Welcome to a new Voltlog, in this video I’m gonna show you how I built this project where an ESP32 based smart wristband allows me to track the progress of my 3D printer in real time. So I thought about how I could solve this problem and I came up with a project where I’m using a LILYGO T-Wristband which is basically an ESP32 development platform built into this smart bracelet form factor. The bracelet connects via Wifi to the local network where Octoprint runs and manages the 3d printer.
Welcome to another video about my 3d printing adventures, as you may have seen in a previous mailbag I got myself one of these dual gear extruders to upgrade the standard one that my CR10 came with. The original plastic extruder was working fine initially, but as time passed, the wear increased and it started slipping, the spring was not providing enough tension anymore so it was time for an upgrade.
The dual gear extruder was the obvious choice because it’s affordable and it’s dual gear system should ensure better grip on the filament. I’m not 100% sure but I believe the original design was done by Bondtech and I most certainly got a cheap clone of that from aliexpress. You would think that for such a simple mechanical device it shouldn’t matter if it’s a clone or not but as we’ll see in a moment it does matter as subtle changes can make it better or worse.
I installed my new dual gear extruder, I didn’t make any video about it, didn’t think it was interesting enough and I needed to install it without further delay because I was doing this while I was printing face shields and I needed to have the printer up and running ASAP. It was working great, I printed a bunch of face shields, it had a good grip on the filament but a few days later I accidentally noticed there is a bunch of residue gathered up on the mechanism.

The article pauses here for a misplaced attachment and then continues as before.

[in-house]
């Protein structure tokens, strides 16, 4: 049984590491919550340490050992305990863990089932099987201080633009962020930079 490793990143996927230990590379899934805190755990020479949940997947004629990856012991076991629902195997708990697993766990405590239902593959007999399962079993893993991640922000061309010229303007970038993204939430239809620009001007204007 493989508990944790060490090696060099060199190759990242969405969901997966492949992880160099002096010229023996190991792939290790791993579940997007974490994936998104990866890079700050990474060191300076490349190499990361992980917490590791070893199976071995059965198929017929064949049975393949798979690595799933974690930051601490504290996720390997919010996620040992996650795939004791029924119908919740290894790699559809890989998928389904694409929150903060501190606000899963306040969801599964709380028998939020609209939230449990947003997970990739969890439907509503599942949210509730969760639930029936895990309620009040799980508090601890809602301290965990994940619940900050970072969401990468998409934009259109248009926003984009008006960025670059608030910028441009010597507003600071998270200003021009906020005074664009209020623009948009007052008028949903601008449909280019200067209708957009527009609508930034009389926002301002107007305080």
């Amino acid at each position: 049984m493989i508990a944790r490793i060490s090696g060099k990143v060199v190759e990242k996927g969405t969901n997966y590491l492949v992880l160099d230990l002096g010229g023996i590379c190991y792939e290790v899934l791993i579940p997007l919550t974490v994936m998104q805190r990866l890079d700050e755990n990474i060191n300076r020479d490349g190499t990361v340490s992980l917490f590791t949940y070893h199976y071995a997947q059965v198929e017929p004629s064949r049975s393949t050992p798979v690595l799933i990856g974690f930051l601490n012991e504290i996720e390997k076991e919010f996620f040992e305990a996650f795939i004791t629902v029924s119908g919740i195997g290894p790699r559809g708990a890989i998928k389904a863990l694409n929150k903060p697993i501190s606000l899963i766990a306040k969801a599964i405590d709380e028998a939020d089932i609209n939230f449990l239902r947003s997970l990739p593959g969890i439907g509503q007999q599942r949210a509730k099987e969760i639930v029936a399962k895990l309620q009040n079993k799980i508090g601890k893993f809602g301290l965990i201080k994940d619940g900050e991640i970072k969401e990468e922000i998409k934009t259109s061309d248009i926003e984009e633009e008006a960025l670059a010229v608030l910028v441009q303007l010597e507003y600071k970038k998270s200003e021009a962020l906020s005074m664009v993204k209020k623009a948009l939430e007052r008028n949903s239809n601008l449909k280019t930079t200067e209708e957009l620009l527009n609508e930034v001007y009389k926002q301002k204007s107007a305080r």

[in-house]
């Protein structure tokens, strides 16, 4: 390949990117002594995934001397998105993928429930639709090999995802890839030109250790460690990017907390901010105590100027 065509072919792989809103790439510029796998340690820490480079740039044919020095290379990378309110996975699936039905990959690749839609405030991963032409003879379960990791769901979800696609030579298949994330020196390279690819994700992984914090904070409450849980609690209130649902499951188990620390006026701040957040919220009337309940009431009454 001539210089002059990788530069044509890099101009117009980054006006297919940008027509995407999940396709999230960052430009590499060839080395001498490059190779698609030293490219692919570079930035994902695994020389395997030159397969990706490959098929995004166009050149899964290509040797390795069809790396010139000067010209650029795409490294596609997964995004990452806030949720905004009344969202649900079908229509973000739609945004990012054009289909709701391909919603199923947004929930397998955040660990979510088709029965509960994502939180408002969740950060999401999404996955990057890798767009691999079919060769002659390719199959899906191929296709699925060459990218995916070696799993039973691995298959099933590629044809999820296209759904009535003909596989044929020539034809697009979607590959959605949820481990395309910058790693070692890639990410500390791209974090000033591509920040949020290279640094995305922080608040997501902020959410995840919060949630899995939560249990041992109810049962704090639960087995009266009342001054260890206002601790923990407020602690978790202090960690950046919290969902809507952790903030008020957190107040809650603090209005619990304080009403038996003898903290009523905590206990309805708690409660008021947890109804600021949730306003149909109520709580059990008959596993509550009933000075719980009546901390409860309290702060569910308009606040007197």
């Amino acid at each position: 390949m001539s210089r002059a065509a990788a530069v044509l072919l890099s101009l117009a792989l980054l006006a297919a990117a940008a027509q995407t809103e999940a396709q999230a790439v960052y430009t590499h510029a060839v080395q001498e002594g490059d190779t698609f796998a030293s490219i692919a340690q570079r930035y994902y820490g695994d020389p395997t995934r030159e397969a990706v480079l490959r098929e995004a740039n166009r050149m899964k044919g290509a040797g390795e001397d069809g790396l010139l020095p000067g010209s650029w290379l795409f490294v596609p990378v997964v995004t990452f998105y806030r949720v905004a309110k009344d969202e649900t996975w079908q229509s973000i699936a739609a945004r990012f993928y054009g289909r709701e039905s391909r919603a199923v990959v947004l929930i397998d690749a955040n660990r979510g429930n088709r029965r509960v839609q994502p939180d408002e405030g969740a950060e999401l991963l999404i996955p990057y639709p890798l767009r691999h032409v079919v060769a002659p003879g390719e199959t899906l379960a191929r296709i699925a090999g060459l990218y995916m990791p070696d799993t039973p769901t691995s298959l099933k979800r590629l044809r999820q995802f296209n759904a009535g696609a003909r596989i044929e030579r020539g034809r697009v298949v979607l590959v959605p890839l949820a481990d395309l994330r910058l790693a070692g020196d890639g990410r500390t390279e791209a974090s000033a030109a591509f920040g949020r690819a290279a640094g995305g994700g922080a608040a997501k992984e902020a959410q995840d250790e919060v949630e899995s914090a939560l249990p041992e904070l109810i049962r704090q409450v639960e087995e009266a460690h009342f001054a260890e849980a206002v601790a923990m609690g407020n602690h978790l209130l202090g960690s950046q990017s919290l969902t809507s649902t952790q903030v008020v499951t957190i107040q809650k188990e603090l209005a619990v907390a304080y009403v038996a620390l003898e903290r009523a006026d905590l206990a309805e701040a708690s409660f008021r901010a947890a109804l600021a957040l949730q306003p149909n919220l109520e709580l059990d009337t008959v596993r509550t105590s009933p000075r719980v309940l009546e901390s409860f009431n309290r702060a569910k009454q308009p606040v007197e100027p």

Back in 2018 I installed a Bltouch sensor on my Creality CR10 3d printer and I showed the process in Voltlog #177, that video is one of the most popular videos on the channel and now after using the printer with the upgrade for a couple of years I can clearly say it’s probably one of the best upgrades you can do to your 3d printer and it’s pretty cheap. I won’t go into too much detail about what the sensor does and how to install it because that is discussed in Voltlog #177.
However I did experience a downside after this upgrade, some users are reporting the same problem while others don’t face this issue. It’s important to note I am using a BLtouch clone called 3D touch, purchased from Aliexpress. It’s the type that has a metal push rod through the middle. The issue I’m having is a vibration noise coming from that metal pin vibrating inside the sensor when the printer moves on the Y axis. This issue might or might not be present on a genuine sensor or just another unit which might have tighter tolerances.
Welcome to a new voltlog, it’s time for another upgrade on my Creality CR10 3D printer, and this time it’s about the print surface. By default this printer comes with a glass print surface which sits on top of the aluminium bed and that has worked fine for most prints and settings I’ve tried but occasionally I would get some adhesion problems and with glass you need to wait until the part has cooled down in order to remove it. Not such a big deal but there is this newer magnetic print surface, which has two parts, you get the bottom part with adhesive that you stick to the aluminium build plate of the printer and you get the top part which sticks magnetically to the other part.
This way, with the top surface I should get better adhesion and when the print is finished I can just remove the print surface from the printer to have it cool down faster or maybe for easier removal because I could just bend the surface to cause the part to unstick.
I’m also going to upgrade the bottom heater of the bed by installing one of these insulation sheets, this should help it reach working temperature faster and maybe it will use less power to keep it at working temperature.
In this video you will see step-by-step how I installed a set of vibration dampers on my Creality CR10 3D printer. They feature two metallic parts and a compliant rubber part in the middle that connects the outer two. This will reduce vibrations coming from the motor, stopping them from passing through the frame.
Here are some links to places where you can get the parts shown in this video: